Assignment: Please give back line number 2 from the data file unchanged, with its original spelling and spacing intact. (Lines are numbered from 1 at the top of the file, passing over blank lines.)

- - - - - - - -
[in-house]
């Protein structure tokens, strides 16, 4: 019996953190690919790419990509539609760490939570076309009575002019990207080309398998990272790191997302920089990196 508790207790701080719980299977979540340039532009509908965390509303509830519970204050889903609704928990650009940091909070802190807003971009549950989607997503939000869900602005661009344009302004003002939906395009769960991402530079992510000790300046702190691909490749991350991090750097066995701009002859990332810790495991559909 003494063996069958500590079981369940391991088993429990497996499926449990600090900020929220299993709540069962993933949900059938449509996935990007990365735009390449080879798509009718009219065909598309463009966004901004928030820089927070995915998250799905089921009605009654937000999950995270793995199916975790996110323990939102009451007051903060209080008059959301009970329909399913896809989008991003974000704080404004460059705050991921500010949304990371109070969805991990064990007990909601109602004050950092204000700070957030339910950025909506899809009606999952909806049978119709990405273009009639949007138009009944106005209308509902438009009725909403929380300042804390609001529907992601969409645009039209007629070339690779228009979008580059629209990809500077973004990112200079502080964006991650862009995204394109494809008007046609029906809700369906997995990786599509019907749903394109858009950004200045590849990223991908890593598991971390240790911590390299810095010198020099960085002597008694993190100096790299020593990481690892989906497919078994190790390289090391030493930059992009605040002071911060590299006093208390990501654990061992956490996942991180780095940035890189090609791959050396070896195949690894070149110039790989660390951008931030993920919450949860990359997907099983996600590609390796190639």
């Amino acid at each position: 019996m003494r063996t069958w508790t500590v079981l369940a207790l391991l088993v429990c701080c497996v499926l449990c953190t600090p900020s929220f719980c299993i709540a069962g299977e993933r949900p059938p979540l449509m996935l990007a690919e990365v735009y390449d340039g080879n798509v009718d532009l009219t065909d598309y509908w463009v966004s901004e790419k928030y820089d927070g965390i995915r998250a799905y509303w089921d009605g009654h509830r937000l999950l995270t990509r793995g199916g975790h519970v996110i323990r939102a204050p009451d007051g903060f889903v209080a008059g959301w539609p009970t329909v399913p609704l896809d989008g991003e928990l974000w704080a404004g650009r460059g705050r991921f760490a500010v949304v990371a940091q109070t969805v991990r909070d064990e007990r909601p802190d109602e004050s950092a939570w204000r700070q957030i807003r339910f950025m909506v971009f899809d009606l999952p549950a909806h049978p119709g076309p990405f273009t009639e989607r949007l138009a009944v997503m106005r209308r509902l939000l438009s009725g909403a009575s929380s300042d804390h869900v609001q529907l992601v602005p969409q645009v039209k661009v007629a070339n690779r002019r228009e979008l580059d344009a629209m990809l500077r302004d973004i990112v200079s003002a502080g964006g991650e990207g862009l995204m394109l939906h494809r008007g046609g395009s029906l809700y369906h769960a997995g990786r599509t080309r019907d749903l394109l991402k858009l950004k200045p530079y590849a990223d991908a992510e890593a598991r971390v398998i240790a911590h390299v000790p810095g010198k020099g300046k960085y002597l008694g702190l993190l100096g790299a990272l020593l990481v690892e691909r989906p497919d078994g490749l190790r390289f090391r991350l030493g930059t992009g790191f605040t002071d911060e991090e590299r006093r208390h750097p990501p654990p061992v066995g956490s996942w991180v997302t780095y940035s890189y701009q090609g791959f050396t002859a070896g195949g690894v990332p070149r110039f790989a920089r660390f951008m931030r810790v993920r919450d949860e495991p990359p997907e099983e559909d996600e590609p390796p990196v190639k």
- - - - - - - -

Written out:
């Protein structure tokens, strides 16, 4: 019996953190690919790419990509539609760490939570076309009575002019990207080309398998990272790191997302920089990196 508790207790701080719980299977979540340039532009509908965390509303509830519970204050889903609704928990650009940091909070802190807003971009549950989607997503939000869900602005661009344009302004003002939906395009769960991402530079992510000790300046702190691909490749991350991090750097066995701009002859990332810790495991559909 003494063996069958500590079981369940391991088993429990497996499926449990600090900020929220299993709540069962993933949900059938449509996935990007990365735009390449080879798509009718009219065909598309463009966004901004928030820089927070995915998250799905089921009605009654937000999950995270793995199916975790996110323990939102009451007051903060209080008059959301009970329909399913896809989008991003974000704080404004460059705050991921500010949304990371109070969805991990064990007990909601109602004050950092204000700070957030339910950025909506899809009606999952909806049978119709990405273009009639949007138009009944106005209308509902438009009725909403929380300042804390609001529907992601969409645009039209007629070339690779228009979008580059629209990809500077973004990112200079502080964006991650862009995204394109494809008007046609029906809700369906997995990786599509019907749903394109858009950004200045590849990223991908890593598991971390240790911590390299810095010198020099960085002597008694993190100096790299020593990481690892989906497919078994190790390289090391030493930059992009605040002071911060590299006093208390990501654990061992956490996942991180780095940035890189090609791959050396070896195949690894070149110039790989660390951008931030993920919450949860990359997907099983996600590609390796190639």